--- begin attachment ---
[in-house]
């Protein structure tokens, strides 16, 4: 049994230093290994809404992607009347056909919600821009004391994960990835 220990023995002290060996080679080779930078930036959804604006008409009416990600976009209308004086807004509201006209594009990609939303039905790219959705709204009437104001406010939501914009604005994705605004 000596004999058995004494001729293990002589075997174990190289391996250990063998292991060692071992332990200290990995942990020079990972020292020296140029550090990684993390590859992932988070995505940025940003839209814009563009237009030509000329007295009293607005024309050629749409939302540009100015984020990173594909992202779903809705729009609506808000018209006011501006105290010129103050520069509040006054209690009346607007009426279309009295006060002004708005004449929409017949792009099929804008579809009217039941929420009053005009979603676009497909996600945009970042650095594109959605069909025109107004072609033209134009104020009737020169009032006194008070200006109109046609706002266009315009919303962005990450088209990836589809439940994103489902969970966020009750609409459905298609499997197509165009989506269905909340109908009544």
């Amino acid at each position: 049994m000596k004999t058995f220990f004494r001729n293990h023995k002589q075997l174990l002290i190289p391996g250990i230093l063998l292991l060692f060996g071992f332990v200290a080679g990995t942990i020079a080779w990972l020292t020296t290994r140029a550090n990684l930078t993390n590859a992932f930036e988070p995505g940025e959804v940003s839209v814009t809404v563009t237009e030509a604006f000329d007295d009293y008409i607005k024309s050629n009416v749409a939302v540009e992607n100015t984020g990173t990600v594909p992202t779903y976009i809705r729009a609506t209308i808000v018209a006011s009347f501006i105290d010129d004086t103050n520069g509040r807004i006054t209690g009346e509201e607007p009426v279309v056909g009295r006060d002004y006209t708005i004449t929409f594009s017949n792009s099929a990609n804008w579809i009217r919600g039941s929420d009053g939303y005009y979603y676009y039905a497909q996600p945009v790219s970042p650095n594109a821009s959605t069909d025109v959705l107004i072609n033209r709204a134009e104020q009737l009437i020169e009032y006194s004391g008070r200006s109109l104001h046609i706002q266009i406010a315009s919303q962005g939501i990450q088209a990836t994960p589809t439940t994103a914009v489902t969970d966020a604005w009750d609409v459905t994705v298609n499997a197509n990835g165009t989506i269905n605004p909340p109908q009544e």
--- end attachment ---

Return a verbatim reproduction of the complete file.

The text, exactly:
[in-house]
């Protein structure tokens, strides 16, 4: 049994230093290994809404992607009347056909919600821009004391994960990835 220990023995002290060996080679080779930078930036959804604006008409009416990600976009209308004086807004509201006209594009990609939303039905790219959705709204009437104001406010939501914009604005994705605004 000596004999058995004494001729293990002589075997174990190289391996250990063998292991060692071992332990200290990995942990020079990972020292020296140029550090990684993390590859992932988070995505940025940003839209814009563009237009030509000329007295009293607005024309050629749409939302540009100015984020990173594909992202779903809705729009609506808000018209006011501006105290010129103050520069509040006054209690009346607007009426279309009295006060002004708005004449929409017949792009099929804008579809009217039941929420009053005009979603676009497909996600945009970042650095594109959605069909025109107004072609033209134009104020009737020169009032006194008070200006109109046609706002266009315009919303962005990450088209990836589809439940994103489902969970966020009750609409459905298609499997197509165009989506269905909340109908009544």
């Amino acid at each position: 049994m000596k004999t058995f220990f004494r001729n293990h023995k002589q075997l174990l002290i190289p391996g250990i230093l063998l292991l060692f060996g071992f332990v200290a080679g990995t942990i020079a080779w990972l020292t020296t290994r140029a550090n990684l930078t993390n590859a992932f930036e988070p995505g940025e959804v940003s839209v814009t809404v563009t237009e030509a604006f000329d007295d009293y008409i607005k024309s050629n009416v749409a939302v540009e992607n100015t984020g990173t990600v594909p992202t779903y976009i809705r729009a609506t209308i808000v018209a006011s009347f501006i105290d010129d004086t103050n520069g509040r807004i006054t209690g009346e509201e607007p009426v279309v056909g009295r006060d002004y006209t708005i004449t929409f594009s017949n792009s099929a990609n804008w579809i009217r919600g039941s929420d009053g939303y005009y979603y676009y039905a497909q996600p945009v790219s970042p650095n594109a821009s959605t069909d025109v959705l107004i072609n033209r709204a134009e104020q009737l009437i020169e009032y006194s004391g008070r200006s109109l104001h046609i706002q266009i406010a315009s919303q962005g939501i990450q088209a990836t994960p589809t439940t994103a914009v489902t969970d966020a604005w009750d609409v459905t994705v298609n499997a197509n990835g165009t989506i269905n605004p909340p109908q009544e």